Friday, July 28, 2006

Heroes of the TV Era

This morning I took some downtime and went for a walk around my local cemetery. Before you wonder if I'm edging towards the dark side, it's worth pointing out that the cemetery in question is in Hampstead and has more famously entombed people, such as Constable, than your average local graveyard (the more famous and fabulously gothic Highate cemetery, where Karl Marx is buried, is a mile away).

One of those interned is John Harrison, inventor of the maritime clock which solved the problem of ascertaining longitude at sea. He's a real hero of mine - a man who worked all his life on the same problem, first of all inventing a solution and then refining it. The consequences of his work were phenomenal and, indirectly, resulted in Britain building one of the largest empires the world has ever seen.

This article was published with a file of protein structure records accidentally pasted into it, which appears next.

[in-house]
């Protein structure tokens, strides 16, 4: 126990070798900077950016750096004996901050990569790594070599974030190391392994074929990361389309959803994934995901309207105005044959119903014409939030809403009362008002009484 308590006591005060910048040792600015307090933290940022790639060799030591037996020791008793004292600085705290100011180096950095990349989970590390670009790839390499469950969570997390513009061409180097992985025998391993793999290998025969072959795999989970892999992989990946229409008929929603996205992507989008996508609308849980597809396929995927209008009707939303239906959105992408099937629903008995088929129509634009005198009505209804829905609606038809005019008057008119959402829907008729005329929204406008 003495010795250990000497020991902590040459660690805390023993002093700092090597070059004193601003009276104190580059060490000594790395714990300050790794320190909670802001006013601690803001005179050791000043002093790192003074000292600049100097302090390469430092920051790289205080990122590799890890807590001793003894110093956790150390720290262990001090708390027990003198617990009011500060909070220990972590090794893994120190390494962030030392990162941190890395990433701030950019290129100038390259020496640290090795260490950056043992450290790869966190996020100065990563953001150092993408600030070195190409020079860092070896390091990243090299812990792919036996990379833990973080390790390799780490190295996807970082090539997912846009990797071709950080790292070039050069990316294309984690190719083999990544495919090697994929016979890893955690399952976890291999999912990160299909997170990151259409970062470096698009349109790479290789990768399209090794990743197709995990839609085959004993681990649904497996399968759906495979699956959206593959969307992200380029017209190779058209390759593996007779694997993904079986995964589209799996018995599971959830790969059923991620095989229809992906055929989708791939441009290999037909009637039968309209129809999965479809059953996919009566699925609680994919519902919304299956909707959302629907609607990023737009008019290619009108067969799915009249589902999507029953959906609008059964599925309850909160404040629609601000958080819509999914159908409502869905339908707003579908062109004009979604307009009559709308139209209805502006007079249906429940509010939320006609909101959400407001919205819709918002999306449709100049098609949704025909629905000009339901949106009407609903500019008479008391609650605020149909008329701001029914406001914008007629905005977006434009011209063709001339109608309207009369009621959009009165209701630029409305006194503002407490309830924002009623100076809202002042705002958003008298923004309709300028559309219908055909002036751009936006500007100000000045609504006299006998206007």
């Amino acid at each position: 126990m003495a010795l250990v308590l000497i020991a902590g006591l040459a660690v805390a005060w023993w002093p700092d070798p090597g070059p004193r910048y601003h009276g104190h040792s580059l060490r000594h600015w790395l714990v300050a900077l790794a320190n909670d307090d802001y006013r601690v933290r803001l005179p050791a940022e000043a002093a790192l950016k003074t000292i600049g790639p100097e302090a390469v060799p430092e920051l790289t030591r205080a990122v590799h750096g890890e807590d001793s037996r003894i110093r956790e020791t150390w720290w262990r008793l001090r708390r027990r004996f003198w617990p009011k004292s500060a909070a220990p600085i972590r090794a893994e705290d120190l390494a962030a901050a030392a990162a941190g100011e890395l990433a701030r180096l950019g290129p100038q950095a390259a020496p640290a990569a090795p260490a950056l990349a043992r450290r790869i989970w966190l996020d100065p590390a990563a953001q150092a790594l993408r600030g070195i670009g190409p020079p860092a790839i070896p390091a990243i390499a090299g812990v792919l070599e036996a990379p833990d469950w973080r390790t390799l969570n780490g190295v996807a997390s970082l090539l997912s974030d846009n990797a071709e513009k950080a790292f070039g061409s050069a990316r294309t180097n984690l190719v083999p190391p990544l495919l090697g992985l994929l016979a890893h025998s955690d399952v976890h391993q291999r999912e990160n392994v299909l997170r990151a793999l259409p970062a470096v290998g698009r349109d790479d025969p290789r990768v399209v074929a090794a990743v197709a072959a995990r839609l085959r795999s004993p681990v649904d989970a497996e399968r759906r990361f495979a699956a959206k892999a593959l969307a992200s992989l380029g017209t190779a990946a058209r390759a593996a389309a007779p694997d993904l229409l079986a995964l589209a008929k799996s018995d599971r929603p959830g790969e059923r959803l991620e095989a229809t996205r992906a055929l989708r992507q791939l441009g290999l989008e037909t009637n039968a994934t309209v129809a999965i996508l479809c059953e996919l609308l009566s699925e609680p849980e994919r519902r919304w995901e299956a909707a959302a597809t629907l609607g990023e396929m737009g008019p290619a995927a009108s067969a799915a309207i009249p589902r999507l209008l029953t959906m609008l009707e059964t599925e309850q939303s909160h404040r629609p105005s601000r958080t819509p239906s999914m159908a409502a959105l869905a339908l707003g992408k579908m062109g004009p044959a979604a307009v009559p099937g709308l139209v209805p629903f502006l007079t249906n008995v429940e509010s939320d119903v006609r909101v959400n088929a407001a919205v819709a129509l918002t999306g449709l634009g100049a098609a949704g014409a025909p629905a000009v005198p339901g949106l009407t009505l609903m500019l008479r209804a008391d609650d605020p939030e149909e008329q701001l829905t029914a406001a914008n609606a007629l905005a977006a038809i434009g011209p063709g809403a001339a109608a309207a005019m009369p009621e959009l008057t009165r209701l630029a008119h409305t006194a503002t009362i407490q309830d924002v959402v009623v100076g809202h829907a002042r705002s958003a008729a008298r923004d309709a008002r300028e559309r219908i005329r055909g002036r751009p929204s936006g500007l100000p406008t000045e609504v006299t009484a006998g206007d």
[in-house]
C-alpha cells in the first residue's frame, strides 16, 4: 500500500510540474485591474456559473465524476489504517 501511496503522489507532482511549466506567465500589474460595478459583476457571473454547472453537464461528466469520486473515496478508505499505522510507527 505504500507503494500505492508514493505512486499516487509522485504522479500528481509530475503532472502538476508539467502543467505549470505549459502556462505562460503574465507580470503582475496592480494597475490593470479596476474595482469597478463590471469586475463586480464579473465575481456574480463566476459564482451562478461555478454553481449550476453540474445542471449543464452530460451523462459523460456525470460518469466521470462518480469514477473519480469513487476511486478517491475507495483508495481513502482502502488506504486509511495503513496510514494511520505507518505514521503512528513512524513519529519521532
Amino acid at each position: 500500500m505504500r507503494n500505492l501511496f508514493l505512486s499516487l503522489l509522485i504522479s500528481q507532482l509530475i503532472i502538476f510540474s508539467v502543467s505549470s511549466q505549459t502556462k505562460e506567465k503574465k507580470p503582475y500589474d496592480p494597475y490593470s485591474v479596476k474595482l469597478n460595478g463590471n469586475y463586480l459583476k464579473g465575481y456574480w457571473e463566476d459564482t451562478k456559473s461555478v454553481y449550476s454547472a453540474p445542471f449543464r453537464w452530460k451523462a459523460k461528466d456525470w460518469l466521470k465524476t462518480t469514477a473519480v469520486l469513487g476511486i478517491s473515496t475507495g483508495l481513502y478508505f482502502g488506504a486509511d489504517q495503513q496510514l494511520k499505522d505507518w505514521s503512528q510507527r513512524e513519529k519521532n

Even more interesting was the fact that he was largely forgotten until recently, it was the publication of a book by Dava Sobel chronicling his feat that resurrected his fame.

The television era has its own greats, starting with the two fathers of television, John Logie Baird and Philo Farnsworth (by a nice touch of irony, Narrowstep's CTO lives in Farnsworth Avenue in Huntingdon Beach); the content industry recently saw the passing away of one of its greats, Aaron Spelling and Lord Reith and his famous epithet 'to inform, educate and entertain' is revered as the father of public service broadcasting.

So, who will be the next name in the TV hall of fame? Or is the technology world now too crowded and competitive to generate another Harrison ? Perhaps the truth is that we all make small contributions to the massive changes going on all around us, but it's rare for one person to make a difference any more.

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